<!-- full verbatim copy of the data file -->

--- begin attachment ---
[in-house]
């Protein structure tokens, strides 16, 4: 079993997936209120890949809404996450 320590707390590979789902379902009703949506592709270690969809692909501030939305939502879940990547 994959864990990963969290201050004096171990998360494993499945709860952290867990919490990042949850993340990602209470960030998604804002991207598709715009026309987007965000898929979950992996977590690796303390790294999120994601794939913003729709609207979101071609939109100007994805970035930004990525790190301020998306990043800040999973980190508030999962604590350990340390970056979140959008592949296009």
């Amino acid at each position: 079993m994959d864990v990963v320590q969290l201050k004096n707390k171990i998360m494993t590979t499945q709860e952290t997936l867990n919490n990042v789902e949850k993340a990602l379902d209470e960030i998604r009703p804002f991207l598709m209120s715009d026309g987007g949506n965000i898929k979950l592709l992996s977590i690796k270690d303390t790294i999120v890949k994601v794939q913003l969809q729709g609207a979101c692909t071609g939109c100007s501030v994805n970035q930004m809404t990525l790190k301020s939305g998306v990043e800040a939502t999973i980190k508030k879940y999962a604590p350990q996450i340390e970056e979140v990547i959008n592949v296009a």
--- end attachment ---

[in-house]
């Protein structure tokens, strides 16, 4: 079993997936209120890949809404996450 320590707390590979789902379902009703949506592709270690969809692909501030939305939502879940990547 994959864990990963969290201050004096171990998360494993499945709860952290867990919490990042949850993340990602209470960030998604804002991207598709715009026309987007965000898929979950992996977590690796303390790294999120994601794939913003729709609207979101071609939109100007994805970035930004990525790190301020998306990043800040999973980190508030999962604590350990340390970056979140959008592949296009």
């Amino acid at each position: 079993m994959d864990v990963v320590q969290l201050k004096n707390k171990i998360m494993t590979t499945q709860e952290t997936l867990n919490n990042v789902e949850k993340a990602l379902d209470e960030i998604r009703p804002f991207l598709m209120s715009d026309g987007g949506n965000i898929k979950l592709l992996s977590i690796k270690d303390t790294i999120v890949k994601v794939q913003l969809q729709g609207a979101c692909t071609g939109c100007s501030v994805n970035q930004m809404t990525l790190k301020s939305g998306v990043e800040a939502t999973i980190k508030k879940y999962a604590p350990q996450i340390e970056e979140v990547i959008n592949v296009a």